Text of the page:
The NH House has recently passed a gay marriage bill. If the governor doesn’t veto it, or if he refuses to sign it, NH will become the fourth state in the United States where same-sex couples can legally marry.
Here’s something that bothers me. The opponents of gay marriage often cite the public opposition to such bills whenever they pop up in the various states. Well, we just had a survey call to ask about our opinion on the matter, and it was pretty clear that they were assembling data in a misleading and dishonest manner.
The question was:
“Do you agree that marriage between just one man and one woman should be legal in New Hampshire?”
That’s what we call a loaded question. It’s a 30-second phone survey, designed to elicit a quick yes/no reply, and it’s tailored to create an artificially inflated tally that will undoubtedly be used to petition the governor, citing “overwhelming public opposition to the bill.” The problem is that strictly speaking, anyone in favor of straight marriage would have to answer “yes” to that question, even if they’re also in favor of gay marriage being legal in New Hampshire. It’s deliberately misleading wording to generate lots of “yes” votes, because it precludes the surveyed party from voicing support for the other side of the argument.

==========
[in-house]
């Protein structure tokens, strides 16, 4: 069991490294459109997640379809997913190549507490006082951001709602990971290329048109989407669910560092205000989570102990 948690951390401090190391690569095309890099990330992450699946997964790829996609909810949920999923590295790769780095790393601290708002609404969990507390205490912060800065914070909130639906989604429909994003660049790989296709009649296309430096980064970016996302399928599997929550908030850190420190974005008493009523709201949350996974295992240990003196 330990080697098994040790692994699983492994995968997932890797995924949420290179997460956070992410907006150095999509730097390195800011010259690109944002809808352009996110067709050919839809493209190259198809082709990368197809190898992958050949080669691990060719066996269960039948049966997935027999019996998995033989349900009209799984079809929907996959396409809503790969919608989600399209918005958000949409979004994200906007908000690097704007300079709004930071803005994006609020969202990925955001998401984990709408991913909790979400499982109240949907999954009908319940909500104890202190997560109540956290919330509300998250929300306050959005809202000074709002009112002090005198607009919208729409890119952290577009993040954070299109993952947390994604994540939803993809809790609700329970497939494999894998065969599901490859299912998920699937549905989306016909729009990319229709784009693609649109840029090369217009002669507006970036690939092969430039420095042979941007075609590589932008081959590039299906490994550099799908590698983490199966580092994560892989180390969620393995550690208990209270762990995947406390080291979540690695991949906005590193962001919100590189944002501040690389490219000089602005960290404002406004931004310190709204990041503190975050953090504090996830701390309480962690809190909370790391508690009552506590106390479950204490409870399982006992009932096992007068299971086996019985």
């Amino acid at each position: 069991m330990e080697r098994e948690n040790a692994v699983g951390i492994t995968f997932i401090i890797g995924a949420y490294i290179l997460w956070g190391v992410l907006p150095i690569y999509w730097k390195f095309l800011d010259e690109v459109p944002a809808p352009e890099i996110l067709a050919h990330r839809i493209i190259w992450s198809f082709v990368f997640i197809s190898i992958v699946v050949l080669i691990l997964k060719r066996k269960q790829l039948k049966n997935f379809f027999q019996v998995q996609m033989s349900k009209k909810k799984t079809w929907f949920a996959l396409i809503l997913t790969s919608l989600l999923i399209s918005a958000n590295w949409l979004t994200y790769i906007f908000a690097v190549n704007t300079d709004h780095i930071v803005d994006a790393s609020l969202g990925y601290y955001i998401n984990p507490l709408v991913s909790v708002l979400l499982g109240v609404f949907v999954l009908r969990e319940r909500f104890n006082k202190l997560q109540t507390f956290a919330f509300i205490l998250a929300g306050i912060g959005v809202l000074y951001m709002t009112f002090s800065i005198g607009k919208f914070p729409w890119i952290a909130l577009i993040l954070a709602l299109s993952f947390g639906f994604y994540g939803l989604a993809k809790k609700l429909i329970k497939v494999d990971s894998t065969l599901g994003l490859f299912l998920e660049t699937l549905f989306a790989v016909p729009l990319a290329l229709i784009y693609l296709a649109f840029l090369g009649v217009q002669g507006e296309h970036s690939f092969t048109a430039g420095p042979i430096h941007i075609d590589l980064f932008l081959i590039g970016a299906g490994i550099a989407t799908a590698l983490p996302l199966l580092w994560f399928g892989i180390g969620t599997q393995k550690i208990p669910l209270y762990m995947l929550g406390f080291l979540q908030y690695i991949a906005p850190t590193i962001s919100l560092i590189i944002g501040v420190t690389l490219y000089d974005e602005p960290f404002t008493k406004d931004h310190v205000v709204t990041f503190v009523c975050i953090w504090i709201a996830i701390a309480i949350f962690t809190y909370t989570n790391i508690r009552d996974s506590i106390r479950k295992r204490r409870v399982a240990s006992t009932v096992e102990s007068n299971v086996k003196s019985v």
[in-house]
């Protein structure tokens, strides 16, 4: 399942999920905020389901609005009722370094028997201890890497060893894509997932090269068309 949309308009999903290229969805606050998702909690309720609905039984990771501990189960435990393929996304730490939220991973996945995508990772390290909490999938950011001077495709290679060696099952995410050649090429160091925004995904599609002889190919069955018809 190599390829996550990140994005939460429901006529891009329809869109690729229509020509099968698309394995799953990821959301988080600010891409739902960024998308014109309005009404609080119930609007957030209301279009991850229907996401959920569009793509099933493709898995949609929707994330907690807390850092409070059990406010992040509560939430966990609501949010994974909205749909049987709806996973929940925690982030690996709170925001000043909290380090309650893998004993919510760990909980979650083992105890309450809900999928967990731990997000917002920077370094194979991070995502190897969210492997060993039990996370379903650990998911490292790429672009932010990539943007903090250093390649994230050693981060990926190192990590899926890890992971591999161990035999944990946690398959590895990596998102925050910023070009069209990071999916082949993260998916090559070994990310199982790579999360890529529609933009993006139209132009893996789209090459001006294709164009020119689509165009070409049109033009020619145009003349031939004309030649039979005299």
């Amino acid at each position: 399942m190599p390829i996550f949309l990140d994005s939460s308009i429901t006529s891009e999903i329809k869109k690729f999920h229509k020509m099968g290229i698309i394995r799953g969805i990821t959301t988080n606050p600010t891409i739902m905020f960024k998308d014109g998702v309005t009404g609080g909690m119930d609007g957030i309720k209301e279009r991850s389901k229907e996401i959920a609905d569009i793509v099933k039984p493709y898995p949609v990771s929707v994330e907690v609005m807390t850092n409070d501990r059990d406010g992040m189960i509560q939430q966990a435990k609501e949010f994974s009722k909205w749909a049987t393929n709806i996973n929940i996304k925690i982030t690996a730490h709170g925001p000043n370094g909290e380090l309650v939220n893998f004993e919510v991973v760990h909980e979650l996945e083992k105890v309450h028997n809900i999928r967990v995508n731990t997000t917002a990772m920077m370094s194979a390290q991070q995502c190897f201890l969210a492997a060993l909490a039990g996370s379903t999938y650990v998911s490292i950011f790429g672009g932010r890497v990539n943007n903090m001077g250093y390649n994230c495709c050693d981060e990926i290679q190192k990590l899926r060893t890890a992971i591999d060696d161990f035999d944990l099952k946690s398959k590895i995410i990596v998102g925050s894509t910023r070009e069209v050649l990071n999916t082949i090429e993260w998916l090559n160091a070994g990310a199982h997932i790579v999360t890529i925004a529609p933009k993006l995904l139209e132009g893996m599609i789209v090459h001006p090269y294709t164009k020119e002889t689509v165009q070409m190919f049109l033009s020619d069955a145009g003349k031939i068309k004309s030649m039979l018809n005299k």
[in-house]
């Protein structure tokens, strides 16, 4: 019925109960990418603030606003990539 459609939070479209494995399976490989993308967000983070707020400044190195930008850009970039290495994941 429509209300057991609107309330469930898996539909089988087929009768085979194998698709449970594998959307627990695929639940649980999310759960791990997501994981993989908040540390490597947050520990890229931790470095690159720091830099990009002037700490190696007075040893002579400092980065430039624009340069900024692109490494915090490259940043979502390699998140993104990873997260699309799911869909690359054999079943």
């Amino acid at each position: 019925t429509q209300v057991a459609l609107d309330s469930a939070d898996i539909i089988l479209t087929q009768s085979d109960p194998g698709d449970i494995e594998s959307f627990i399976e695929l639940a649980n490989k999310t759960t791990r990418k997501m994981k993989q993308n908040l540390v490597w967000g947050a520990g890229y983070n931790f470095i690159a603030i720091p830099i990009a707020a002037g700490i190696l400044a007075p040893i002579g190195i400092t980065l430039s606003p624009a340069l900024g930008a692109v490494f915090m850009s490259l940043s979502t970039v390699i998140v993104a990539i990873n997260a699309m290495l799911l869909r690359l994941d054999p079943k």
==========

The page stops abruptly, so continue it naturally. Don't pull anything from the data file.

Transparent dishonesty and deception ruffle my feathers, because the party committing it against me assumes that I am too dense to look through it. (There’s also the part about it being, well, dishonest and deceptive, and once you stoop to that level, you’ve pretty much conceded the argument.)
I think I’ll send the Governor a nice, hand-written letter in favor of the bill, asking him to refrain from using his veto power. I’ll do that not because I’m ticked (which I am), but because it’s the right thing to do, and because I should have done it the day that bill passed the House.